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Difficulty Level: Intermediate

Medium: 60% - 1 votes

Phillips SHB7000 headset charging port repair / enhancement

Phillips SHB7000 headset charging port repair / enhancement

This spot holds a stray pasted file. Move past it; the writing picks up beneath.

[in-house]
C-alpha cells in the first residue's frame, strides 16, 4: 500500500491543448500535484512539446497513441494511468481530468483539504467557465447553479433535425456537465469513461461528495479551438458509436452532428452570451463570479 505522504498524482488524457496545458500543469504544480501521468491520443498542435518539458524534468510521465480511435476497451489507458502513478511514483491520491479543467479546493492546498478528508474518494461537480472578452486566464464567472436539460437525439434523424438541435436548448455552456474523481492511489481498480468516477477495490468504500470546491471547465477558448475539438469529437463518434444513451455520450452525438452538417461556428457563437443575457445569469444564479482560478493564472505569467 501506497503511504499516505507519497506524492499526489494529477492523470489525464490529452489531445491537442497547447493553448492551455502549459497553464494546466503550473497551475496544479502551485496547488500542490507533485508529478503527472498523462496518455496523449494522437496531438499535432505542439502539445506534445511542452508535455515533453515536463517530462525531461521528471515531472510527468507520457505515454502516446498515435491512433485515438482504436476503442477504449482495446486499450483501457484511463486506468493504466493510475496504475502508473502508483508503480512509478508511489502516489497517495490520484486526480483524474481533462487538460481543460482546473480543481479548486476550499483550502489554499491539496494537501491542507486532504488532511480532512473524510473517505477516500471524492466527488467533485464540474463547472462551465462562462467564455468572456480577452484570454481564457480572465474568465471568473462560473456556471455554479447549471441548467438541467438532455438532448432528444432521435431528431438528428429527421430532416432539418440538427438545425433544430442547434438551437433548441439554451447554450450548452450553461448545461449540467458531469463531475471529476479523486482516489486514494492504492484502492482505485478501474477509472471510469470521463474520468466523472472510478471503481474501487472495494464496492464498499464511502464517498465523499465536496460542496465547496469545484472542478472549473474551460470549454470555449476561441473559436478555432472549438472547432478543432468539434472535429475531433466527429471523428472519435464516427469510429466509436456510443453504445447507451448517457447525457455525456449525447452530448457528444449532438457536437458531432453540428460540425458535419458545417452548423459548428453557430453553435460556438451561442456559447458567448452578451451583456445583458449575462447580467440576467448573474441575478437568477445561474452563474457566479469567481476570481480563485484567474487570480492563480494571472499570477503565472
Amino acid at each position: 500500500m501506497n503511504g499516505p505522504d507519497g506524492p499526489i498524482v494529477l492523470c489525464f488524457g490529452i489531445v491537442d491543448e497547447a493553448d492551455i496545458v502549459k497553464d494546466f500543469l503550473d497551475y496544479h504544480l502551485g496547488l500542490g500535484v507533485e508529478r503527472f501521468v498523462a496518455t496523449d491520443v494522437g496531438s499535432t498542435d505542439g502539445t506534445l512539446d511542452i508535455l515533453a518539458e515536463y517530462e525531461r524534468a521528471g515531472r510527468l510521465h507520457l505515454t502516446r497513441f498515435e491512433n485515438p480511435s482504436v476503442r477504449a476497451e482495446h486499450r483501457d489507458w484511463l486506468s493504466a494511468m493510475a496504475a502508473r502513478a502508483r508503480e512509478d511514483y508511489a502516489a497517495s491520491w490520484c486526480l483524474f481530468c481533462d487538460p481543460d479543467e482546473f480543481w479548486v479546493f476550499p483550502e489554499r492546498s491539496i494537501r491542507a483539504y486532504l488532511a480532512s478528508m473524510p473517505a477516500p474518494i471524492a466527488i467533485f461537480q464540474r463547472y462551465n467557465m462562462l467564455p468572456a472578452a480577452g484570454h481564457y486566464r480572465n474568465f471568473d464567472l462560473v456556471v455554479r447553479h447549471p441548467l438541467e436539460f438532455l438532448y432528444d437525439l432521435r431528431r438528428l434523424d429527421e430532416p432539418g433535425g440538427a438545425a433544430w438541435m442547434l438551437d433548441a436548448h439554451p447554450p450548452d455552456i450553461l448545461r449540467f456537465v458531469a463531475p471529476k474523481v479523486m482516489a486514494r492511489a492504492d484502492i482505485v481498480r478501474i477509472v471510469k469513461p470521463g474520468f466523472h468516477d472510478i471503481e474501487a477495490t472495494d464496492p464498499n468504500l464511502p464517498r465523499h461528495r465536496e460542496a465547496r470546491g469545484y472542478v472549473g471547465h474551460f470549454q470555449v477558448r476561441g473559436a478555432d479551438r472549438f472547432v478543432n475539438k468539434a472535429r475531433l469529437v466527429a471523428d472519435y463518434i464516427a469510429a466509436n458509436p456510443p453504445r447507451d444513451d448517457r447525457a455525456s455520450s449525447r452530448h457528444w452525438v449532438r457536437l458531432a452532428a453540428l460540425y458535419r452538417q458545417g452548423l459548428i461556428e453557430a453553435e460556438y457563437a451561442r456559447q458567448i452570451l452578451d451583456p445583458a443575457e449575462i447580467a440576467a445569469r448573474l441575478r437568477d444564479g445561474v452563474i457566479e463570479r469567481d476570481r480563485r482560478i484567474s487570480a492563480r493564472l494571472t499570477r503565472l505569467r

My brother recently purchased a pair of new Phillips SHB7000 wireless headset online. About 5 minutes after openning the box, he dropped it from a negligeable height (about 2 feet)while it was charging. It broke before it could even use it. The micro-usb B charging port solder joint gave in and the plug got pushed inside the headset. Now, I am not sure why company still insist on using micro-usb B as charging port on everything because those things always break. It is a very fragile port because of the very small surface available for the solder. The sellers had gladly agreed to exchange them even after we told him it was basicly broke by our own accident but the price shipping them back would have made it more of a loss than anything so he came to me to check if I could do anything. After figuring out how to open the damn thing (no screws or instructions online on dissabling it), I found out exactly what I was expecting. The trace got torn off the PCB. While I was still able to resolder it back into places, it broke again right after I was done re-assembling the headset. I decided that the best course of action was to do what the Phillips engineer shoudl have done in the beginning and replace the flimsy micro-usb port with a barrel type DC connector. This way, we would kill two birds with one stone, repair the broken headset and fix the original design flaw. Now this is obviously a very straightforward repair, one that doesn't really require a tutorial but I figured it might help someone facing the same issue. The first challenge was to open the headset. Easier said than done when there is absolutly no screws in sight. I messed around with them for about 15 minutes trying to find clamp but in the end, all you have to do it remove the cushions by lightly pulling on it. Once the cushion is removed, you'll finaly see the clip holding the case together. You can just unclip them while pulling a bit on the back until all four of them until the plastic rim get released.   You'll then see that the rest of the case is held at by the joint. You just need to pull on one site while applying pressure downward until the plastic cylender get off the joint. Be careful at this point not to apply too much strenght as you might end up breaking the part. The circuit will now be exposed. Remove the two screws to free up the circuit board. Just be careful when pulling out the PCB as it will still be attached by wires to the the other head piece and also to the microphone.The ones going to the mic are really tiny and can break easily.   You can see the damage on the next picture. The pinkish part under the usb port is the backside of the traces that were ripped out. This is obviously a problem as this will prevent re-soldering the plug back on the PCB. I was able to solder it again by re-routing some connections and creating more soldering surface on the ground plane around the connector to try and solidify the connector by making bigger solder joint at the ground connection. It seemed to work but the connector broke again when I pluged in the cable once re-assembled. Now the issue with using a barrel type plug is that there is not a whole lot of space inside and it could be tricky to fix it unless you have one of those with a screw top. Of course I could have nought the perfect one online but I like to re-use old things I have laying around. I remembered that I had a broken bluetooth waterproof shower speaker (not as waterproof as it was supposed to)  that was using a unnually small barrel plug. And I already had the proper usb cable that came with it so it was perfect. If you are unsure on how to connect the plug, here's a quick diagram showing how. If the trace were ripped off, just follow it to where it used to be connected and connect your wire there. The VCC line is connected to a small via and you could connect the wire to the other side of the circuit board if there is nothing left to solder to. Just check wit hthe continuity tester of your multimeter if you have one. You'll probably also need to modify a USB cable. You can take any USB cable laying around (old phone cable etc),cut it, strip the wire and connect the the Black and Red wire to your new DC barrel plug, one that fit with the connector you chose to use. No extra components are needed. I did a quick test to make sure everything was working. I drilled at hold just big enough for the plug to hold it place and then secured it with glue. I also took the opportunity to block the old USB port hole with the non-sticky side of a piece of electrical tape. I figured it would be better than a gaping hole on the side of the headphones. I chose to drill the hole near the headphone connector because installing it wouldn't really fit properly where the old USB used to be. All that was left to do was re-assembly. Don't forget to put back the cushion before clipping it back together though. I did not realized when I closing it up and had to struggle to re-isnert the membrane of the cushion back into the grooves. Thanks to Damian and Manas Roy for pointing it out!   I was pretty happy with the final result (and so was my brother), other than the tiny un-even groove around the new plug (which I could fill later on with black epoxy or something similar), it almost look like it came that way. Plus, the location of the new plug is perfect because it get completly hidden when the cushion is set to the regular position and only get exposed when you rotate the ear piece to the maxium allowed position. I would still be careful when plugging the cable to charge as I couldn't put as much glue as I would have wanted but it seem pretty solid as it is and I doubt it will give in anytime soon. Twitter (function(d, s, id) { var js, fjs = d.getElementsByTagName(s)[0]; if (d.getElementById(id)) {return;} js = d.createElement(s); js.id = id; js.src = "//connect.facebook.net/en_GB/all.js#xfbml=1"; fjs.parentNode.insertBefore(js, fjs); }(document, 'script', 'facebook-jssdk'));{lang: 'en-GB'}